Cyprus’ e-mobility transport network is hampered by a lack of charging points, with authorities rushing to place the infrastructure to cater to the rising demand for electric vehicles.
The world is on a tight schedule to cut carbon emissions, and Cyprus is trying to catch up, encouraging people to go electric with a €30 mln subsidy scheme.
Nicosia must reach EU targets to reduce CO2 emissions from transport by 55% by the decade’s end.
With only 500 electric vehicles on Cyprus roads, Transport Minister Yiannis Karousos introduced incentive schemes to subsidise EV purchases for private use, taxis, and buses.
The aim is to register 36,000 electric vehicles by the end of 2030, Karousos declared last November.
However, the installation of EV chargers is moving at a sluggish pace, with the island occupying the bottom spot among EU countries.
According to the European Automobile Manufacturers’ Association (ACEA) latest report in June 2022, Cyprus is last among its fellow EU countries with just 57 power stations.
Malta had 98 EV charging points in June last year.
Top of the list is the Netherlands, with 90,000 EV charging points.
The gap between the top country and Cyprus is massive, as the Netherlands have almost 1,600 times more charging points.
Since then, only a handful of chargers have been installed in Cyprus with private initiative.
In comments to the Financial Mirror, Alan Norman, heading a campaign to pressure authorities to introduce electric cars and charging points, said people are discouraged from buying an electric car because of the lack of charging points.
“As an owner of an electric vehicle, I have huge problems when I have to recharge my car.
“There aren’t enough charging points to start with, and those available are mostly slow charging and are in the most inconvenient locations,” said Norman.
“The placements of charge stations in Cyprus are crazy.
“In my hometown of Larnaca, you have but a handful of choices.
“Once you go to the airport where you have to pay for parking, people are encouraged to charge their cars while away on flights, leaving their cars for days to occupy the point”.
Norman argued that charging points should be near places of social activities such as shopping malls, supermarkets or cinemas.
“Lidl in Limassol have two supermarkets that each have a charge station, so it makes sense to charge there.”
He argued that most available charges are not fast, as they have a capacity of less than 50 kW.
“In The EU and the UK, the tendency is to install charges of 130 Kw and over, which can charge your car in a maximum of 20 minutes.
“At most of Cyprus charging points, you need to park your car for a few hours.”
Green Party leader and MP Charalampos Theopemptou told the Financial Mirror the government has neglected to build the necessary infrastructure, leaving everything to the last minute.
“The government is now rushing to promote electric vehicles and bring in charging points with incentive schemes as Cyprus will need to move quickly to disengage from its dependency on fossil fuels as changes promoted by the EU will push prices up even further,” said Theopemptou.
“One of the changes we will have to push through is the ‘Fit for 55’, an EU action to cut 55% of emissions by 2030. This action will change the way fuel tax is calculated.”
He believes the incentive scheme for electric charges to be unnecessary, as laws already in effect foresee that any new buildings, given the go-ahead after March 2021, must have the infrastructure for installing charging points in tenant parking spots.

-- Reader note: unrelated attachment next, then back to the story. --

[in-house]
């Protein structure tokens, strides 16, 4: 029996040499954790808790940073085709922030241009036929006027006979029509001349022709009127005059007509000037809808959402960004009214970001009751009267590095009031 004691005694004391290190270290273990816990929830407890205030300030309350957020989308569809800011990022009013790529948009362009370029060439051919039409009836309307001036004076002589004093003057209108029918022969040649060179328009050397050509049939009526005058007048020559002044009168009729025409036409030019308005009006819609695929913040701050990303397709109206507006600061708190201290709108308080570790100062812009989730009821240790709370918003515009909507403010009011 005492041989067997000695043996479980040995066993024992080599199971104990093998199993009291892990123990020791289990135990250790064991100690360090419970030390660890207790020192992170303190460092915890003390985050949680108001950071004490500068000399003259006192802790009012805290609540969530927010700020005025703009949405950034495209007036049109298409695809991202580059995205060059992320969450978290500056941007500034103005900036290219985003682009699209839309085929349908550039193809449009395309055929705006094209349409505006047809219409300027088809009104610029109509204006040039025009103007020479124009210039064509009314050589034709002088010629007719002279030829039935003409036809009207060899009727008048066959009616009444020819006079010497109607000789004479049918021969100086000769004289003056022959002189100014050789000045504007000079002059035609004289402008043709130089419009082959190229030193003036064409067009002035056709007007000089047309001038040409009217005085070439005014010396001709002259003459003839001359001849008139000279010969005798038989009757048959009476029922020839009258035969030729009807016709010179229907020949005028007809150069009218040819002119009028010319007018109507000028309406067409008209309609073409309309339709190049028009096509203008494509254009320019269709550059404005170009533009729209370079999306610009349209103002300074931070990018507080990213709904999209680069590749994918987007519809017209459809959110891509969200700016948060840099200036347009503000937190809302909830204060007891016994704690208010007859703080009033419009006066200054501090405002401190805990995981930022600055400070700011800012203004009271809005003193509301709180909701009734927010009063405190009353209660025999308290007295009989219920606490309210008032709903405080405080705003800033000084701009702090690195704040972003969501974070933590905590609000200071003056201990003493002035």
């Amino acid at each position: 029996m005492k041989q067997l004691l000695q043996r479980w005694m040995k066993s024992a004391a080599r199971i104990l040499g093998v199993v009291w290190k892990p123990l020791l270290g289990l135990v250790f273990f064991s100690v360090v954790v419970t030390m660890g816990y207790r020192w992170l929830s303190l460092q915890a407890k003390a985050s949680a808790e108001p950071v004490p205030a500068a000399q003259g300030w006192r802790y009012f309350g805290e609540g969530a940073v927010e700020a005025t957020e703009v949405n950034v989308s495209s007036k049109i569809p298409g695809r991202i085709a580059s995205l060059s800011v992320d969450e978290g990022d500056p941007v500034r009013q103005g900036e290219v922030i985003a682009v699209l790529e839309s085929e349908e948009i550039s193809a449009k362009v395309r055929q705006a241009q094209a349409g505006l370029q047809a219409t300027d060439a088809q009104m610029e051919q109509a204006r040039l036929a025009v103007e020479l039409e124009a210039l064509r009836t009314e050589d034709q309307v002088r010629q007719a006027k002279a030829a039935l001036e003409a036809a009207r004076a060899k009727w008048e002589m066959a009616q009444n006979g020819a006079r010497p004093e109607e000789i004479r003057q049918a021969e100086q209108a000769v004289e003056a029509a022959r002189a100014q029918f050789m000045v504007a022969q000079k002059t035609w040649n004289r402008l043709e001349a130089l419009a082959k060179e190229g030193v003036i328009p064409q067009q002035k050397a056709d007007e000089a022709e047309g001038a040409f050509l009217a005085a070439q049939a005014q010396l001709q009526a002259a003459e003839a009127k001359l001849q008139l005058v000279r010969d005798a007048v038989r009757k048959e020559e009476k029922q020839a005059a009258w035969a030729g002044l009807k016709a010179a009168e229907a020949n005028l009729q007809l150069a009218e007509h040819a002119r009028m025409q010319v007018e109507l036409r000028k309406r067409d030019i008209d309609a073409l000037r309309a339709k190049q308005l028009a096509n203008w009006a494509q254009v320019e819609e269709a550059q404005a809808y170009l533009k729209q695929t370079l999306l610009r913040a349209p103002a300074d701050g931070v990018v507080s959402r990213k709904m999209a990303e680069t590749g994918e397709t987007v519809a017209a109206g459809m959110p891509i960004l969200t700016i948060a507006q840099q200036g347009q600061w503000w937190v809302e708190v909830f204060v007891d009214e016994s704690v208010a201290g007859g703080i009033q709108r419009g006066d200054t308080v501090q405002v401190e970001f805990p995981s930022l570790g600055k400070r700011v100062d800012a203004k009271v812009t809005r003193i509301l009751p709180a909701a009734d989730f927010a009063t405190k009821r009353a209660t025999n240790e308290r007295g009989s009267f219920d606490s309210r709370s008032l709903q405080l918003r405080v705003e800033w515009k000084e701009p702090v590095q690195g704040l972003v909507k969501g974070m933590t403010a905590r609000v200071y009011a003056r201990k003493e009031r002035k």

“Furthermore, as of January 1, 2025, any business with a parking lot for more than 20 cars will be obliged by law to have a public charging point.”
Currently, the dominant player is the state-owned utility Electricity Authority of Cyprus, with 31 locations, including two in the popular holiday resort of Protaras, one in Polis Chrysochous and Platres, and two highway-side fast charging stations in Alambra and Skarinou.
An authority representative reiterated EAC’s commitment to increasing its charging points.
Another 10 charging points will be added to the EAC map, four of which will be fast chargers with a capacity of 50Kw, charging cars up to 80% within half an hour.
A semi-fast charger with a capacity of 22KW can charge a vehicle up to 80% within one and a half hours.
Three fast charging points will be strategically placed on the Limassol-Troodos, the Limassol-Paphos and the Nicosia-Troodos highways.
Another fast charger will be at Troodos square to cater to people wanting to go on an adventure in the mountains.
The other six stations will be in Limassol (2), Protaras (2), Paphos (1) and one at the Cyprus University Campus in Nicosia.
The cost at EAC charging points is 35c/kWh, rising to 38c for fast charging, with a €6.85 subscription for two months. An initial subscription fee of €30 is also required.
Meanwhile, the Transport Ministry has extended the first phase of a €3.7 mln scheme for 1,000 electric vehicle charging stations across the country until the end of April 2023.
The scheme will be implemented in two phases, with grants for 500 charging stations being handed out each round.
The first phase runs until January 31 with a budget of €1.8m.
The second phase will be announced near the end of 2023, with the remaining almost €2 mln.
It is part of the national recovery and resilience plan titled ‘rapid transition to a green economy – sustainable transport.’
Beneficiaries of the scheme include companies, associations, foundations, NGOs, local government authorities and individuals who would like to set up and run a charging station.
The scheme aims to have 1000 stations up and running by 2026.
Also running is a €1.5 mln grant scheme to encourage installing solar-powered charging systems for plug-in electric and hybrid vehicles.
The government scheme helps people go green by offering them a cheaper way to charge their electric vehicles, which will run until the end of 2023.